Review: With This Ring? A Novella Collection of Proposals Gone Awry
With This Ring?: A Novella Collection of Proposals Gone Awry - Melissa Jagears,Regina Jennings,Karen Witemeyer,Mary Connealy

As you might expect from the title of this collection, there are (at least) four proposals, some misunderstandings, unexpected developments, and humorous situations to be found in the pages of these four novellas:

The Husband Maneuver by Karen Witemeyer

Etta has loved Dan for years. When she hears he is leaving her father's ranch she uses the dime novels he hates (the hero is based on him) as inspiration and hatches a plan to get him to propose, risking her reputation in the process. Of course, not all goes according to plan, especially when you have a man who plans for the worst and a woman who hopes for rainbows.

Marietta (Etta) Hawkins and Daniel Barrett were secondary characters in Witemeyer's most recent full length novel, A Worthy Pursuit. These were characters that called out for their story to be told, and having an excerpt of a Dead-Eye Dan dime store novel start each chapter was so much fun. I particularly liked how a Dead-Eye Dan novel is used at the end, and that the ending is so satisfying.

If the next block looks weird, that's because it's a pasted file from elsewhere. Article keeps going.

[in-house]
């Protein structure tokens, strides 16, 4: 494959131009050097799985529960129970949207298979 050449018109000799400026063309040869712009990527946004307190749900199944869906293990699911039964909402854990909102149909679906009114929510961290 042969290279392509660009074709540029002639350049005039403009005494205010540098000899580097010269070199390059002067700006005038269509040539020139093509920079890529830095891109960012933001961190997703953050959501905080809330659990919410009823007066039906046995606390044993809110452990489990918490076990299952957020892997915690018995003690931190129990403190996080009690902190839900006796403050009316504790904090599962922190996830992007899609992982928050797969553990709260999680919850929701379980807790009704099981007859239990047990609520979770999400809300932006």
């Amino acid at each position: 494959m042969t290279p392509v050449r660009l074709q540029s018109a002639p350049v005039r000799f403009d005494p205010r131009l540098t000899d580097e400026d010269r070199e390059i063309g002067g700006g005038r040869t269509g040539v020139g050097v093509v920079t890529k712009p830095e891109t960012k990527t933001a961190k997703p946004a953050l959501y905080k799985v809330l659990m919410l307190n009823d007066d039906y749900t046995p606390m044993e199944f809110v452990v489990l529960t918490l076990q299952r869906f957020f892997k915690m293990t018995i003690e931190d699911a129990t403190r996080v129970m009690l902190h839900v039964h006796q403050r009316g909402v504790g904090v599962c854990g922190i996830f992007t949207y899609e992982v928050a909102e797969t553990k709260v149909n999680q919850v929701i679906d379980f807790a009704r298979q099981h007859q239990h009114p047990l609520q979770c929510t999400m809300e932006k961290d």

Her Dearly Unintended by Regina Jennings

Katie Ellen is alone and in charge while her parents are away. A storm and a swollen, raging river strand her and her neighbor Josiah alone. The arrival of an unexpected visitor forces Katie Ellen to play along when Josiah tells the man that they are husband and wife. While this is something Josiah would like to be true, he has a lot of work to do if Katie Ellen is ever going to be convinced. If, that is, their visitor doesn't become violent first.